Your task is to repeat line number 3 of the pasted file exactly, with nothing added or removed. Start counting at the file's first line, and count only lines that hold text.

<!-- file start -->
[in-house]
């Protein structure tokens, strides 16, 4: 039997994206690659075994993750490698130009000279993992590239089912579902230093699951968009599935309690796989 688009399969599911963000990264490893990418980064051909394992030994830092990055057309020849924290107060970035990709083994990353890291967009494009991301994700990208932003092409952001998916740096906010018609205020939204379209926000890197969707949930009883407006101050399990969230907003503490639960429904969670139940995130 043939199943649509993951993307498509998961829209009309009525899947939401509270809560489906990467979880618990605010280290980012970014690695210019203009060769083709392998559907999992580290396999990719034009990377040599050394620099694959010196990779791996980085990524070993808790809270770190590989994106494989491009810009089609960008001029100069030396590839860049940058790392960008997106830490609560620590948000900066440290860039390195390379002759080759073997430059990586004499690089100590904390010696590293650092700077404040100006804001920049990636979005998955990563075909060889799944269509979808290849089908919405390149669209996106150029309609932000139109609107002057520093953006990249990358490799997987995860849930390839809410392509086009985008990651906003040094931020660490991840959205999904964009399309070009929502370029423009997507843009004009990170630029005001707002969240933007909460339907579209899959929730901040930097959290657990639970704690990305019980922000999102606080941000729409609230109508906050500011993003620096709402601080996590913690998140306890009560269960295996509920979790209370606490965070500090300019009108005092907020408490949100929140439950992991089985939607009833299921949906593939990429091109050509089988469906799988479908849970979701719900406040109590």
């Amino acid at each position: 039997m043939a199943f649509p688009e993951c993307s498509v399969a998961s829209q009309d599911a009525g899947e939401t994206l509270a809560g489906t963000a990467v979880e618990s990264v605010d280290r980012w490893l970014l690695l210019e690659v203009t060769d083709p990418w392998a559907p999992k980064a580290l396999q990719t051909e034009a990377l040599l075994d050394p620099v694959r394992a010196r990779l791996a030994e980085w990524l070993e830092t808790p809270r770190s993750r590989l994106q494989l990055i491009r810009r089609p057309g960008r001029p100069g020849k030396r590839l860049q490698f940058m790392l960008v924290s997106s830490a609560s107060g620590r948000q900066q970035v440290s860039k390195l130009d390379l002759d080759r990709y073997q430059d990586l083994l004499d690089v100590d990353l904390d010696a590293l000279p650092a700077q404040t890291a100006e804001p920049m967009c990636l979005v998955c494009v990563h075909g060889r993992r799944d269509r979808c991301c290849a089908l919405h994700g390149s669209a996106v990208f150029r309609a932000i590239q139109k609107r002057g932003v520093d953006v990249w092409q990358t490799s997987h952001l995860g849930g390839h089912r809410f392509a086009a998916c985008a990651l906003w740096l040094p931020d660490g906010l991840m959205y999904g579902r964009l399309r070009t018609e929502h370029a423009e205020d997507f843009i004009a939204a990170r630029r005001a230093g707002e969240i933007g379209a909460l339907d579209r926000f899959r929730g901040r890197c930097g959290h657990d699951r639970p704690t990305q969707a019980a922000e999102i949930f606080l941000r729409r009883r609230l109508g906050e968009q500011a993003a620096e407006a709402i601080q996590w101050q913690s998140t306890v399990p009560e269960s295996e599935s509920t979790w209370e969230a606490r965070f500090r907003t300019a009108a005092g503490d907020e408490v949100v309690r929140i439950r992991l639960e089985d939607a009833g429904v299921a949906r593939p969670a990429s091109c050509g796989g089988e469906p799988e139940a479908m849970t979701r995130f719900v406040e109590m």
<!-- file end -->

């Amino acid at each position: 039997m043939a199943f649509p688009e993951c993307s498509v399969a998961s829209q009309d599911a009525g899947e939401t994206l509270a809560g489906t963000a990467v979880e618990s990264v605010d280290r980012w490893l970014l690695l210019e690659v203009t060769d083709p990418w392998a559907p999992k980064a580290l396999q990719t051909e034009a990377l040599l075994d050394p620099v694959r394992a010196r990779l791996a030994e980085w990524l070993e830092t808790p809270r770190s993750r590989l994106q494989l990055i491009r810009r089609p057309g960008r001029p100069g020849k030396r590839l860049q490698f940058m790392l960008v924290s997106s830490a609560s107060g620590r948000q900066q970035v440290s860039k390195l130009d390379l002759d080759r990709y073997q430059d990586l083994l004499d690089v100590d990353l904390d010696a590293l000279p650092a700077q404040t890291a100006e804001p920049m967009c990636l979005v998955c494009v990563h075909g060889r993992r799944d269509r979808c991301c290849a089908l919405h994700g390149s669209a996106v990208f150029r309609a932000i590239q139109k609107r002057g932003v520093d953006v990249w092409q990358t490799s997987h952001l995860g849930g390839h089912r809410f392509a086009a998916c985008a990651l906003w740096l040094p931020d660490g906010l991840m959205y999904g579902r964009l399309r070009t018609e929502h370029a423009e205020d997507f843009i004009a939204a990170r630029r005001a230093g707002e969240i933007g379209a909460l339907d579209r926000f899959r929730g901040r890197c930097g959290h657990d699951r639970p704690t990305q969707a019980a922000e999102i949930f606080l941000r729409r009883r609230l109508g906050e968009q500011a993003a620096e407006a709402i601080q996590w101050q913690s998140t306890v399990p009560e269960s295996e599935s509920t979790w209370e969230a606490r965070f500090r907003t300019a009108a005092g503490d907020e408490v949100v309690r929140i439950r992991l639960e089985d939607a009833g429904v299921a949906r593939p969670a990429s091109c050509g796989g089988e469906p799988e139940a479908m849970t979701r995130f719900v406040e109590m």